Located in Yellowstone National Park between Cooke City and Silver Gate,Montana at the eastern entrance, and Tower Junction, The Lamar Valley is often called "The American Serengeti", because of its' abundance of wildlife. It is also a place of stunning scenic beauty.
While I usually do not use the 2x extender it did give passable results in the above photo. I find that in most cases it is best to use the 1.4X or the lens without an extender and then crop the photo as needed.
For more camera critters, click here.
Saturday, October 25, 2008
If I am not traveling to more exotic locales in search of photographs, I spend most mornings and evenings with the local herd of whitetail deer. As I do, my mind often wanders back over my years as a Deputy Conservation Officer and Game Lands Maintenance Worker and Supervisor for The Pennsylvania Game Commission. Salty and I have lived through enough experiences that we could each write a book about them and yesterday as the early black powder , and Junior/Senior citizen season antlerless season wound down,(today was the last day) I couldn't help but think of an incident from several years ago. This memory was brought on by hearing nearby rifle shots which could have been on the property that I protect, or it could be on a neighboring hunting club. I drove to the area and hunters were searching for a blood trail on their property.
Years ago, Pennsylvania had a two week bucks only season, which was followed by a three day doe season on the following Monday, Tuesday, and Wednesday. In those days, most local factories gave the workers the first day of buck season and the first day of antlerless season off, and schools were closed. To be quite frank the day was usually a blood bath. We ordinarily made more arrests on that day than at any other time and sometimes more than we had during the entire autumn before that point.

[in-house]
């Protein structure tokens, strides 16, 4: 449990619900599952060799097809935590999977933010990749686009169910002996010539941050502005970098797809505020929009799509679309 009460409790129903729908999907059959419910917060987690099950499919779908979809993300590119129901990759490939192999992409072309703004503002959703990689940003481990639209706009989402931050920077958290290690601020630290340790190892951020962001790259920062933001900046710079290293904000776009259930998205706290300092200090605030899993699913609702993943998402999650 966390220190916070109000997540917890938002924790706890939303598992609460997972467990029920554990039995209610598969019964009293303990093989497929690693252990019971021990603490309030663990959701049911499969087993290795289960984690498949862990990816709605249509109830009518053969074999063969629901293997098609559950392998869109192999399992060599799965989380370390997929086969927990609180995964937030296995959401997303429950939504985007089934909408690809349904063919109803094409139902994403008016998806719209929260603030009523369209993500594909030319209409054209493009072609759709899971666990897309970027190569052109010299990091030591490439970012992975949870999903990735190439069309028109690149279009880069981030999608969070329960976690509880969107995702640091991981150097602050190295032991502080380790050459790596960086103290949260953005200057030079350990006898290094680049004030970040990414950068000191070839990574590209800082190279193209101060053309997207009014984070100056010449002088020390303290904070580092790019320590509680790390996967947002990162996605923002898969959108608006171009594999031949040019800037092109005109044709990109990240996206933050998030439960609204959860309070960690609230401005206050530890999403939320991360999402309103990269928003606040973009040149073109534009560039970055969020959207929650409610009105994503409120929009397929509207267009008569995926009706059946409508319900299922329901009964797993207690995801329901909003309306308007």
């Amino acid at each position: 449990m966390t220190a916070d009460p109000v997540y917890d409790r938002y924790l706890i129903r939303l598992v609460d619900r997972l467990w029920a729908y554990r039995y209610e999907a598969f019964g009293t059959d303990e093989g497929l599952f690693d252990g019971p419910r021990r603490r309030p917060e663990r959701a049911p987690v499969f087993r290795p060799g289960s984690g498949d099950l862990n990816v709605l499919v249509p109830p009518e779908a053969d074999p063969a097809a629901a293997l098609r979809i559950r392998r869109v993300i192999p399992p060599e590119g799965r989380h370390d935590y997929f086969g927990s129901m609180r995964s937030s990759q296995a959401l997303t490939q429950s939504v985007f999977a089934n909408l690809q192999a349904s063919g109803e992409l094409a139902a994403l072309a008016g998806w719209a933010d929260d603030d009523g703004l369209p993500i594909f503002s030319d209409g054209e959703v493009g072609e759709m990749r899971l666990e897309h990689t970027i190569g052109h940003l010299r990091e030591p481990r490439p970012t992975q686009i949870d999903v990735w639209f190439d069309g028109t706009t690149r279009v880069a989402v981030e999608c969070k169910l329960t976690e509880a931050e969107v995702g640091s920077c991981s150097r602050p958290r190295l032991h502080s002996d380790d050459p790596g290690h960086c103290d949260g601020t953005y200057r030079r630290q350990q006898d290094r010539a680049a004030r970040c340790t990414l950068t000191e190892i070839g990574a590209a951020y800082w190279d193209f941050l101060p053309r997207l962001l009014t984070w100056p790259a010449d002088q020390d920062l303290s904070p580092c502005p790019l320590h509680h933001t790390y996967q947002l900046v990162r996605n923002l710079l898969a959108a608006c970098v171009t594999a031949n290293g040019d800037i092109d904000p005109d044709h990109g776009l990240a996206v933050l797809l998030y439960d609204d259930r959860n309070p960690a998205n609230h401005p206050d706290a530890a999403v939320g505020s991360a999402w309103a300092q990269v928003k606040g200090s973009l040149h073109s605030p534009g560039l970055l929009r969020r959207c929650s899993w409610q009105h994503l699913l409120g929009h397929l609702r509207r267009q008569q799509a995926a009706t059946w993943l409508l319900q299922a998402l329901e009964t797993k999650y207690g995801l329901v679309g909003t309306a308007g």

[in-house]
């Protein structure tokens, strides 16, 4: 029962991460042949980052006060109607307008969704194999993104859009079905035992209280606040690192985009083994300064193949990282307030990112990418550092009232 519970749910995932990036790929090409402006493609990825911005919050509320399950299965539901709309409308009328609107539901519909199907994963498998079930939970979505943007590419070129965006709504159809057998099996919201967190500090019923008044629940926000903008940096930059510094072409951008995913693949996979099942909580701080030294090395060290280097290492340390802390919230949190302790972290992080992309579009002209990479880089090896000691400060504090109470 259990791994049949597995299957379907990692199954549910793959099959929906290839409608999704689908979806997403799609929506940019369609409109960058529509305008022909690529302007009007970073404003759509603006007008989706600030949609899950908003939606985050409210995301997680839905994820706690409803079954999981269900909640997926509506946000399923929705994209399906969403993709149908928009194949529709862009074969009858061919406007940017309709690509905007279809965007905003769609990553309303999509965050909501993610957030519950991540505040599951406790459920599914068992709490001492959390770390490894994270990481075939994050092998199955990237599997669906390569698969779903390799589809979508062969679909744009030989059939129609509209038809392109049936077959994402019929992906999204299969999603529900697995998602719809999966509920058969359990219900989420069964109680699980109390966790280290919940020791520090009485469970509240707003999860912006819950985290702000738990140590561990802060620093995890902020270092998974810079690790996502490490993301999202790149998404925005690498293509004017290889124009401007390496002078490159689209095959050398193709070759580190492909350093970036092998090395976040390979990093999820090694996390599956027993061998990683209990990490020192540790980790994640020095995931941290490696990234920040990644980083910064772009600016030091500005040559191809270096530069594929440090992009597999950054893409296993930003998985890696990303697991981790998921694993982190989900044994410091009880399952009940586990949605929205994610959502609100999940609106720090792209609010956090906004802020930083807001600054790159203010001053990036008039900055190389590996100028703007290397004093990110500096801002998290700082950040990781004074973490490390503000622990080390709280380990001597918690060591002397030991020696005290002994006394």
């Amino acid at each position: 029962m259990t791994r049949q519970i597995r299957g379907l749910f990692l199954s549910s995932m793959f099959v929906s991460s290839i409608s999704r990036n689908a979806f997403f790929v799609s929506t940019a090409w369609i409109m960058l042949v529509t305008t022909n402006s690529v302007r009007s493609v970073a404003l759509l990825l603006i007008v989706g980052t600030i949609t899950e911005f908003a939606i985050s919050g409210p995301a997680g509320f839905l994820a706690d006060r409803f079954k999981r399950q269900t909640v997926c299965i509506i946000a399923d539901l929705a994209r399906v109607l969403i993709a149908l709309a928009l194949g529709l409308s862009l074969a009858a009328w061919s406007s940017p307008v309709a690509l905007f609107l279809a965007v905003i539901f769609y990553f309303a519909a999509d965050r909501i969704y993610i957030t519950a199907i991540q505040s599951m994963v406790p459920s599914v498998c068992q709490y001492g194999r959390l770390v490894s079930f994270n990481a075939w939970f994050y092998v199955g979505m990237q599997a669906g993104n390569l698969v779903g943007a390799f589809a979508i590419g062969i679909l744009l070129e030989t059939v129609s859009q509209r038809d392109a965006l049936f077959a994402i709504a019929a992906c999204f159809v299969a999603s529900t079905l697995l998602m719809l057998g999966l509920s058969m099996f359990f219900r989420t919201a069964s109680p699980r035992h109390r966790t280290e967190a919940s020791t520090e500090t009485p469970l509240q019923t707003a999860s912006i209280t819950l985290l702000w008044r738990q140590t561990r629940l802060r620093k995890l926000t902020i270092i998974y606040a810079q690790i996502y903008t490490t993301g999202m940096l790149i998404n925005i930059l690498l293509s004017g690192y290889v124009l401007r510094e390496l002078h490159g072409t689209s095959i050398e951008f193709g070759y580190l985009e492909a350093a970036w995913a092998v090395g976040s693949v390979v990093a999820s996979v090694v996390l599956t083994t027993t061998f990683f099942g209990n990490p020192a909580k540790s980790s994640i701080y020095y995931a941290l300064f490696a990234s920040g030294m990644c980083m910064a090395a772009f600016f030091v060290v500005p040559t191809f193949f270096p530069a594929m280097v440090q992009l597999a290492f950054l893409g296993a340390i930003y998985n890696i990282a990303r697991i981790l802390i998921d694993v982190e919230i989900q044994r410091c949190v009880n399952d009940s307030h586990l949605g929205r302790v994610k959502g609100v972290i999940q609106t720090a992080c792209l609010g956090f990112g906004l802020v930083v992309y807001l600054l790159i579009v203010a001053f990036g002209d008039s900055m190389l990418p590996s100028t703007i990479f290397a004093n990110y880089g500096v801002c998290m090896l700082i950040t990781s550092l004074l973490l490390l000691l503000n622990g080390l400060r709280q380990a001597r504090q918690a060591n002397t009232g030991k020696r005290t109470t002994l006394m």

In this case Salty was to meet me in a spot where he had a clear view of the hunting club. He arrived there about dawn. I was only a short distance away and heard a terrific barrage of rifle fire from the area so I hurried in that direction and asked him what was going on. He said," this is unreal and I don't know what to make of it, but someone came out of the club house and started blowing on a whistle and firing a rifle at deer in the field. He killed at least one, and we need to go and check it out." At that time a club member came driving past us, paused and said that they had a member who was not too bright. A doe and two fawns had been seen in the field in front of the club on numerous occasions during buck season and they were not afraid of people at the club house. The person in question wore a whistle around his neck on a string in case he got lost. Some of the other members decided to play a practical joke and told him that if he saw a deer, he should blow a whistle to get their attention, and then begin firing.
This is what he did. All in all he fired eight shots. As Salty and I stood watching, he grabbed the deer and began dragging it to the club house and we ran toward him. It was illegal to move a deer without first filling out a harvest tag and attaching it to the head. When we got close to him, he asked if we knew how to gut a deer as he didn't know how, and he kept saying loudly,and repeatedly, "I killed my first deer"! The deer was literally shot to pieces as the rifle was a 30/06 and he had hit the deer several times, but most were not in immediately fatal areas. Several legs were broken, a shot or so in the intestines, etc.
It became obvious that there was no attempt to circumvent the system. When most fail to tag, they intending to keep hunting and do not use their tag so that if an officer checks them they appear to be legal--their moment of exposure to arrest is when they are in possession of the dead deer that is not tagged. If they can get that deer in without being caught they are basically home free. In this case it was obvious that he was so excited that he had not even thought about tagging the animal, so we gave him a written warning.
I have thought a lot about the incident over the years, and it is one of many reasons that I no longer hunt.
This is not an attack on conscientious, ethical hunters, who are out to harvest meat for the table, but this type of attitude and behavior is all too common!
For more animal photos click here!
Thursday, October 23, 2008
The passing of a cold front brought dramatic skies to our area one afternoon during the past week. There were brief sunny spells, interspersed with periods of dark clouds, strong winds and rain showers.
For more sky photos click here.